second thoughts on Nkinis
laurence.horn at YALE.EDU
Tue Dec 21 21:18:54 UTC 2004
At 3:43 PM -0500 12/21/04, Benjamin Zimmer wrote:
>On Tue, 21 Dec 2004 15:07:41 -0500, Laurence Horn <laurence.horn at YALE.EDU>
>>I just had the bright idea of looking in the OED, where there is an
>>entry on "monokini" that provides this etymology:
>>[< French monokini (1946: see below) < mono- MONO- + -kini (in bikini
>>BIKINI n.), as though bikini were a formation in bi- BI-2. Cf.
>> French monokini and bikini were both app. coined by Louis Reard and
>>patented by him in 1946: see Femmes d'Aujourd'hui (1972) 12 July.]
>>I'd always thought "bikini" was around first and "monokini" was a
>>cute invention that came later, through (as I said earlier) a
>>disingenuous pretend folk-etymology.
>In his "On Language" column of July 11, 1999, Safire attributed the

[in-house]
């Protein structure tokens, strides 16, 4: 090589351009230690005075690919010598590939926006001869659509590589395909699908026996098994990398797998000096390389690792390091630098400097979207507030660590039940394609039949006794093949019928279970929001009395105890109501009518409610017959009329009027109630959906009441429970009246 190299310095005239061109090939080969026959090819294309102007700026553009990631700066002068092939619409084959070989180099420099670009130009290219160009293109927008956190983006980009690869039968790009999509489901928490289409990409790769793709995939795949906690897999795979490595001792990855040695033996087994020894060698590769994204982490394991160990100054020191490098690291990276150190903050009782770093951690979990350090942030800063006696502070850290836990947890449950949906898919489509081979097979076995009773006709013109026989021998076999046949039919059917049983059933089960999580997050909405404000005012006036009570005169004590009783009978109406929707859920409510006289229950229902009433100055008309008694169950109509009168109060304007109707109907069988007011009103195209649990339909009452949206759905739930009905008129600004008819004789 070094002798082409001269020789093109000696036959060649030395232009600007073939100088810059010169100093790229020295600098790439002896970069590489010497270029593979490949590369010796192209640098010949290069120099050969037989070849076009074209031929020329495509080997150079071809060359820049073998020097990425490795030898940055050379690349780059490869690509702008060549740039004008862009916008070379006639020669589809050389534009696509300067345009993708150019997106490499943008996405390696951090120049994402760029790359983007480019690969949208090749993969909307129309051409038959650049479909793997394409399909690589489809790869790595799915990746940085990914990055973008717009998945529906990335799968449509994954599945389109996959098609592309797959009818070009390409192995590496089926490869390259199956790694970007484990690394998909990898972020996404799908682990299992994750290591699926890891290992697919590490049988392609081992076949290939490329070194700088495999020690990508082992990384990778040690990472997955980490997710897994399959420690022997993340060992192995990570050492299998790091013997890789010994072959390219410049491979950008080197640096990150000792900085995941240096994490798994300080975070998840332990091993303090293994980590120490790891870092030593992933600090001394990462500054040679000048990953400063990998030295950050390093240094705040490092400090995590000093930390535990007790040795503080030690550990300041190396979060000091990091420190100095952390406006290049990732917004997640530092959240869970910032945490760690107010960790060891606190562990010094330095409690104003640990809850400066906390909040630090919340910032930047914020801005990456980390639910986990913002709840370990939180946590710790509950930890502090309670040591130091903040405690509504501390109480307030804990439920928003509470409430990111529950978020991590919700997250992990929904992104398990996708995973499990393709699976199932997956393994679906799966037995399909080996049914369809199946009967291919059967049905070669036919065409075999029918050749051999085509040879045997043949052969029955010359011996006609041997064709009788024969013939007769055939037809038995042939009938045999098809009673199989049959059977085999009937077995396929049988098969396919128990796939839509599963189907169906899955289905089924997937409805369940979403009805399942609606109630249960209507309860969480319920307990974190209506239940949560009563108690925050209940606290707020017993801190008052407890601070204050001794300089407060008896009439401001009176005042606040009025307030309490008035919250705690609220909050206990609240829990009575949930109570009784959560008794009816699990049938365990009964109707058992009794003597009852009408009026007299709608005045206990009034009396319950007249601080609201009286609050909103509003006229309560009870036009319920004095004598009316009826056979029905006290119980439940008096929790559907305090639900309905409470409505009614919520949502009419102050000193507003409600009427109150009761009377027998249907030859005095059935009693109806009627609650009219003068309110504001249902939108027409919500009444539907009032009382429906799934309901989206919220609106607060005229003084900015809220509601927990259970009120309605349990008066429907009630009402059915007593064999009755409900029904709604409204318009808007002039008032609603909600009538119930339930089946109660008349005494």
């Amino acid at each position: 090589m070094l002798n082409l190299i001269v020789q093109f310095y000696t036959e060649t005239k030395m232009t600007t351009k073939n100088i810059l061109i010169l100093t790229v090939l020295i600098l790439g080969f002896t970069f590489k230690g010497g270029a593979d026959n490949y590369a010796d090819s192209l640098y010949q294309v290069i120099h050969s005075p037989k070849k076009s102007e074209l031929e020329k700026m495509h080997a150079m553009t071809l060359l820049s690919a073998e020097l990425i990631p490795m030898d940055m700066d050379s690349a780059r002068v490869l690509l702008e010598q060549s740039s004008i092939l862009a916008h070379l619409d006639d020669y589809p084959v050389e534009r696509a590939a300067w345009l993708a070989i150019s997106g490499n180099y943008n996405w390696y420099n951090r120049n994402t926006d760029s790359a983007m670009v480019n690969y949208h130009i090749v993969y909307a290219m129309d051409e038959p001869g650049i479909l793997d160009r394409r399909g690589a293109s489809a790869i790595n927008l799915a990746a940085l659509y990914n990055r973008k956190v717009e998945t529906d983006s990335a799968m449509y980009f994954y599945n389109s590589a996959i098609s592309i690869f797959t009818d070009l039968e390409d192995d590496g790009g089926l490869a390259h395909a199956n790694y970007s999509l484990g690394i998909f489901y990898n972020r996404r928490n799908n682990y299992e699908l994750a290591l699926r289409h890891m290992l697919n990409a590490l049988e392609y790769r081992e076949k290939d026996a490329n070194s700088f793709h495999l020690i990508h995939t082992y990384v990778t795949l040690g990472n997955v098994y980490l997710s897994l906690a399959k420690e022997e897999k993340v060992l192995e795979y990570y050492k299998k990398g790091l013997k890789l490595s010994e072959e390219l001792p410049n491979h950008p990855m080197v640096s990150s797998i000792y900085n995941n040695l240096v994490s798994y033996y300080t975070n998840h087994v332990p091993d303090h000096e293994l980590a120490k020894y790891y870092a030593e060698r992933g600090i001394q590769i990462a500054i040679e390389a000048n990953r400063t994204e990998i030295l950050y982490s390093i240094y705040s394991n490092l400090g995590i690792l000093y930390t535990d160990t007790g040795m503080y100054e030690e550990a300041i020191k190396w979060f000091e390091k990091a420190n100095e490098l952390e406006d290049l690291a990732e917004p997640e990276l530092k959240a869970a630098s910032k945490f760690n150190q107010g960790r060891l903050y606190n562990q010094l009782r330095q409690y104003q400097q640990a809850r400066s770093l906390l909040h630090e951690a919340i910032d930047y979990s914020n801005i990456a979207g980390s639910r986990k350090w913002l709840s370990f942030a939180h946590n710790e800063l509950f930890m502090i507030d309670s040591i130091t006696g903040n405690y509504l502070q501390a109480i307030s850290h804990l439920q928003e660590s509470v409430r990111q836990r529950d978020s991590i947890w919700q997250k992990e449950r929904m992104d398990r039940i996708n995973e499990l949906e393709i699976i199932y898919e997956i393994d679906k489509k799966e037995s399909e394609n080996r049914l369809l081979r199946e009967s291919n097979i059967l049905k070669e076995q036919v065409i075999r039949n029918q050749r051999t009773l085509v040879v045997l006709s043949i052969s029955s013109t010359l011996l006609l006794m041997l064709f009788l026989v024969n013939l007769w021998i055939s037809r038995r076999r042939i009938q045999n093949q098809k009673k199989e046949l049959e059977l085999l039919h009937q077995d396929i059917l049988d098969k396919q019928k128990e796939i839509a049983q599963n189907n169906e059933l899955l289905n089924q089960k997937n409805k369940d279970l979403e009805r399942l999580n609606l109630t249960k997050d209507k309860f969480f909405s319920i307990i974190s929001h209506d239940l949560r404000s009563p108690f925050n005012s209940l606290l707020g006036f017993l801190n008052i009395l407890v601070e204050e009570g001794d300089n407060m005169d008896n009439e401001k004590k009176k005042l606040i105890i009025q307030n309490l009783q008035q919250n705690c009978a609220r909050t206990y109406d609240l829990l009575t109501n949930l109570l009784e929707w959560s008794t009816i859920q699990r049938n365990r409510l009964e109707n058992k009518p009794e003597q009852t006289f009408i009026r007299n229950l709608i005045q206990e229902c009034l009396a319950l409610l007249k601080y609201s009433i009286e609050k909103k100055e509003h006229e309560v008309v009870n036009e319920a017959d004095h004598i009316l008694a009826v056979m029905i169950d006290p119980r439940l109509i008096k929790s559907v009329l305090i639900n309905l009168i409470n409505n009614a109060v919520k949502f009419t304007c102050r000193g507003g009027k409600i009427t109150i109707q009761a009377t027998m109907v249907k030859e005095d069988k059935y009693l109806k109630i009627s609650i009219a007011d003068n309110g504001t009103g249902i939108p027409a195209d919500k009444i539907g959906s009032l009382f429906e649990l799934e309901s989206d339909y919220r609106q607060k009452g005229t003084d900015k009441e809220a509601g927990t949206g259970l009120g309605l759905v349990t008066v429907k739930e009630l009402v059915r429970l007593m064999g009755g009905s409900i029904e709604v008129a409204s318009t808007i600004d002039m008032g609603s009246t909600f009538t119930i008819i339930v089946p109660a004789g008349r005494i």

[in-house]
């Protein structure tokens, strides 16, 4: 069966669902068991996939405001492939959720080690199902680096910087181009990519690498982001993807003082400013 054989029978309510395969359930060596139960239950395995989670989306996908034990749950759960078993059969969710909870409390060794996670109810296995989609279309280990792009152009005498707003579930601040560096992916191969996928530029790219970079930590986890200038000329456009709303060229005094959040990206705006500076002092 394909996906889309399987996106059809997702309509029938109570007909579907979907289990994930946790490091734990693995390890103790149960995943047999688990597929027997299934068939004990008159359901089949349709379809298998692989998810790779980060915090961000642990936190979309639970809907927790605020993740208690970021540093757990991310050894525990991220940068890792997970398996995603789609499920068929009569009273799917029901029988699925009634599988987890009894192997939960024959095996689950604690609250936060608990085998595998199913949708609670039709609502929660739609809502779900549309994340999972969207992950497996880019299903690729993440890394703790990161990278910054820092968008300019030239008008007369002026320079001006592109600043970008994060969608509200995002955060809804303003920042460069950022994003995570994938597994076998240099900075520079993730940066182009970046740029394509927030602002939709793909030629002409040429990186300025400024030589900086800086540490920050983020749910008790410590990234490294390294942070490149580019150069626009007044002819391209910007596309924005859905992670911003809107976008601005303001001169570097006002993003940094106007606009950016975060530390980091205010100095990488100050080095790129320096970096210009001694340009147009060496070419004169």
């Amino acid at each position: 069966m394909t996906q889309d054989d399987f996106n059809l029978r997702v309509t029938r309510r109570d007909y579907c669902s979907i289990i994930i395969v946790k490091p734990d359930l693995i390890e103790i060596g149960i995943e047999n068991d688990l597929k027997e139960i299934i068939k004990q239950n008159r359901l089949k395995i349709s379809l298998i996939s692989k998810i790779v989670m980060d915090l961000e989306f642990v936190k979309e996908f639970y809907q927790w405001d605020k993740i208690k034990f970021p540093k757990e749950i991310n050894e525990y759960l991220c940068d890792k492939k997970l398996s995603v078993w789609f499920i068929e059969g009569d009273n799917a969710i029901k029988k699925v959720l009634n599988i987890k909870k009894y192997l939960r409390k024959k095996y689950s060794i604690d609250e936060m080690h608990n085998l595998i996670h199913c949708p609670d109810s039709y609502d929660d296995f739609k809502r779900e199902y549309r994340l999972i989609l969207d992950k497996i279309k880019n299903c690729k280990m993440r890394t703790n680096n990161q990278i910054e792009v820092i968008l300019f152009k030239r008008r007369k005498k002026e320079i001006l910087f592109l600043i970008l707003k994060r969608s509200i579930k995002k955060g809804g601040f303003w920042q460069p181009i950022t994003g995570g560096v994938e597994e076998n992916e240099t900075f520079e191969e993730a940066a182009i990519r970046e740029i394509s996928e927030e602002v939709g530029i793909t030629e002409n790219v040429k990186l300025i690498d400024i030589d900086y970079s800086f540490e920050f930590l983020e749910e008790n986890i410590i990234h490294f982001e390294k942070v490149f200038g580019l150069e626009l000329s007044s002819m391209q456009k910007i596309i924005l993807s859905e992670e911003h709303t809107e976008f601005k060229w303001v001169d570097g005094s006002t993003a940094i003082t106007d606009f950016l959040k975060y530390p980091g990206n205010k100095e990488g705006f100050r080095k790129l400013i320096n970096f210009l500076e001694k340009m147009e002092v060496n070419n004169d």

>"monokini" to a later designer:
>In 1946, after the explosion of an atomic bomb at the Bikini Atoll in the
>Marshall Islands became synonymous with a great blast, the French lingerie
>manufacturer Louis Reard introduced a skimpy two-piece suit for swimming
>or sunbathing that he called the bikini. Eighteen long years of dreary
>skin coverage passed before the Austrian designer Rudi Gernreich
>interpreted the bi in bikini as "two" and introduced the monokini -- one
>bottom, no top.
Ah, that's probably what I was thinking of. Note also that IIRC
Gernreich's design was NOT simply a topless bikini, which would not
really have necessitated a designer. It was a molded suit for women
with straps that left the breasts bare. So there are in fact at
least two versions of the monokini: the Gernreich version and the
simple bikini bottom; whether removing one's bikini top turns the
suit into a monokini depends on which version one has in mind.
>It's notable that there are no cites for "monokini" before 1964. Perhaps
>Reard had the foresight to patent the "monokini" back in 1946, but it took
>until 1964 for societal trends to catch up with his bold vision.
Well, in our society, anyway.
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